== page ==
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Advice to Consumers

Multistate Outbreak of Human Salmonella Hadar Infections Linked to Live Poultry in Backyard Flocks (Final Update)

Posted October 12, 2012 10:15 AM ET

This outbreak appears to be over. However, Salmonella is an important cause of human illness in the United States. More information about Salmonella, and steps people can take to reduce their risk of infection, can be found on the CDC Salmonella Web Page and the CDC Vital Signs Web Page.

Chick and Duckling

Advice to Consumers

Live poultry can be carrying Salmonella but appear healthy and clean and show no signs of illness. Therefore, you should always follow these recommendations for protecting yourself and others from contact with live poultry:

  • Remember that contact with live poultry, including baby or adult birds, can be a source of human Salmonella infections.
  • Always wash hands thoroughly with soap and water right after touching live poultry or anything in the area where they live and roam. Adults should supervise hand washing for young children.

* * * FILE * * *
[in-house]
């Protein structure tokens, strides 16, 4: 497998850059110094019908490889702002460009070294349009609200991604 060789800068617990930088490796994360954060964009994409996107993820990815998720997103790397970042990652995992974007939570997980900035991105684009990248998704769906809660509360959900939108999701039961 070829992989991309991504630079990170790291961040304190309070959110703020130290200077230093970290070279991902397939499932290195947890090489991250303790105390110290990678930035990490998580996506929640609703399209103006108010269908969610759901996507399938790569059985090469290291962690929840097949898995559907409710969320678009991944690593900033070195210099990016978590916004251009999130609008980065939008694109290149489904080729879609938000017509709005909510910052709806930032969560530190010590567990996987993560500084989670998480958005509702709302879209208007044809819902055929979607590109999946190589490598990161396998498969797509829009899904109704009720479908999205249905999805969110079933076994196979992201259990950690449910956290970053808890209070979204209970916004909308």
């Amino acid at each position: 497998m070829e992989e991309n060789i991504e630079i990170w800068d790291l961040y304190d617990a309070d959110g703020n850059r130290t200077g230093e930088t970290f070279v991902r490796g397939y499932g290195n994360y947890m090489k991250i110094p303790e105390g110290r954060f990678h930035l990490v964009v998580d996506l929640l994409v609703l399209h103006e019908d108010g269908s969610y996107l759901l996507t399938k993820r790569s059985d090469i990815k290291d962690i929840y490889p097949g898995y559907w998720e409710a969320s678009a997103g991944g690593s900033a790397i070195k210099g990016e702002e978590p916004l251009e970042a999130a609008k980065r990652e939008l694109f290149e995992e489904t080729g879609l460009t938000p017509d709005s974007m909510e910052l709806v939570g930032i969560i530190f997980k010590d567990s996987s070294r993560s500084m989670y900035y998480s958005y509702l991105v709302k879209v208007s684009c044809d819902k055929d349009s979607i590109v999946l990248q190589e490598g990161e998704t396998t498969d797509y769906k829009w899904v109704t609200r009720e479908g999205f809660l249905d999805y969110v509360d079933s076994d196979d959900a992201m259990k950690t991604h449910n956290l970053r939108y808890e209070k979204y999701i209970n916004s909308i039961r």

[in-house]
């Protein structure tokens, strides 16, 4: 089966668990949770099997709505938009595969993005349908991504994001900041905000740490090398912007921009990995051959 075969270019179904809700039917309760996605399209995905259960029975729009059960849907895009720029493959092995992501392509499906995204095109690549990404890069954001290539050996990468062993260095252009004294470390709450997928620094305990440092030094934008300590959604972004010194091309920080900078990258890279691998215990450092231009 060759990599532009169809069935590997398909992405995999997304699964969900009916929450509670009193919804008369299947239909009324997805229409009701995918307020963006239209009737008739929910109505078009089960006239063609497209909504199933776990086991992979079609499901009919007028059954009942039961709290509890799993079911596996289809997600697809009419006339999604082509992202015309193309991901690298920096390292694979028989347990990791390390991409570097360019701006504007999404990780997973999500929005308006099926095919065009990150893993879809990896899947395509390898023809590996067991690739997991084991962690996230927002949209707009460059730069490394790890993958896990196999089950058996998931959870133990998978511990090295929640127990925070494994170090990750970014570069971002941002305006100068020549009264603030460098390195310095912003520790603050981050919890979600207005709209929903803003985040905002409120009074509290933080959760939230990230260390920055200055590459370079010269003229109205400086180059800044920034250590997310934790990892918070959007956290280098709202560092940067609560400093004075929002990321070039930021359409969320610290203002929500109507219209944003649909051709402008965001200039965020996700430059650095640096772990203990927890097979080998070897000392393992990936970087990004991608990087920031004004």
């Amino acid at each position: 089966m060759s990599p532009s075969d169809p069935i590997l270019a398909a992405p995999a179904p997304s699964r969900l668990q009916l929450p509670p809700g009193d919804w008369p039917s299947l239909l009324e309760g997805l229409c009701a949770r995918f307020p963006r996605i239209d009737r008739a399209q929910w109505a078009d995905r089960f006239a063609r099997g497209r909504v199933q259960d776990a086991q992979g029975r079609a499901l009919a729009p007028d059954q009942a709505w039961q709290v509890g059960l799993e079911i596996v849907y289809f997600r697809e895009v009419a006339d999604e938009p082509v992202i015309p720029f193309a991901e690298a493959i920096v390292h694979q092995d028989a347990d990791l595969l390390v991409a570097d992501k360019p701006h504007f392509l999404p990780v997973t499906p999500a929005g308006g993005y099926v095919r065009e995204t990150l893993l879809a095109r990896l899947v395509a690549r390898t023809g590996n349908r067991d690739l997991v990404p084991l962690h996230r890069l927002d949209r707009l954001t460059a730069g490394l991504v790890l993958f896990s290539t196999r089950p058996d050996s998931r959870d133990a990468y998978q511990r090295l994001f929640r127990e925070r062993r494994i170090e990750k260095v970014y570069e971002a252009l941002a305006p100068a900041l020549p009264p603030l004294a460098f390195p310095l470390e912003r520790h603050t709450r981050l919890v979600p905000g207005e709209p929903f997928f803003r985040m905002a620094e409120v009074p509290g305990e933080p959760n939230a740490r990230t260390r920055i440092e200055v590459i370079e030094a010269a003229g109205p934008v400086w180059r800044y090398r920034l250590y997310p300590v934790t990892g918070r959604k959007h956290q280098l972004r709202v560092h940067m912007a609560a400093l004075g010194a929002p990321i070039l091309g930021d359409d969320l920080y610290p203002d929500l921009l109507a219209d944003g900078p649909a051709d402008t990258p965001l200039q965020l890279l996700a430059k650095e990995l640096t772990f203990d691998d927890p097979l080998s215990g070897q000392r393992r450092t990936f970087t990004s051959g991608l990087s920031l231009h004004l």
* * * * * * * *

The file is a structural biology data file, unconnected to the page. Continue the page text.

Advice to Mail-order Hatcheries and Feed Stores That Sell or Display Live Poultry

  • Mail-order hatcheries, agricultural feed stores, and others that sell or display chicks, ducklings and other live poultry should provide health-related information to owners and potential purchasers of these birds prior to the point of purchase. This should include information about the risk of acquiring a Salmonella infection from contact with live poultry.
  • Mail-order hatcheries should implement interventions to aid in the prevention of contamination and infection of poultry with Salmonella. Visit USDA’s National Poultry Improvement Plan for more information.
  • Agricultural feed stores should implement interventions to prevent human Salmonella infections associated with contact with live poultry.
  • An example flyer describing the risk of human Salmonella infections from contact with live poultry and prevention recommendations is available in English [PDF – 1 page] and Spanish [PDF – 1 page].
  • More information on displaying animals in public settings can be found in the 2011 Compendium of Measures to Prevent Diseases Associated with Animals in Public Settings [PDF – 28 pages]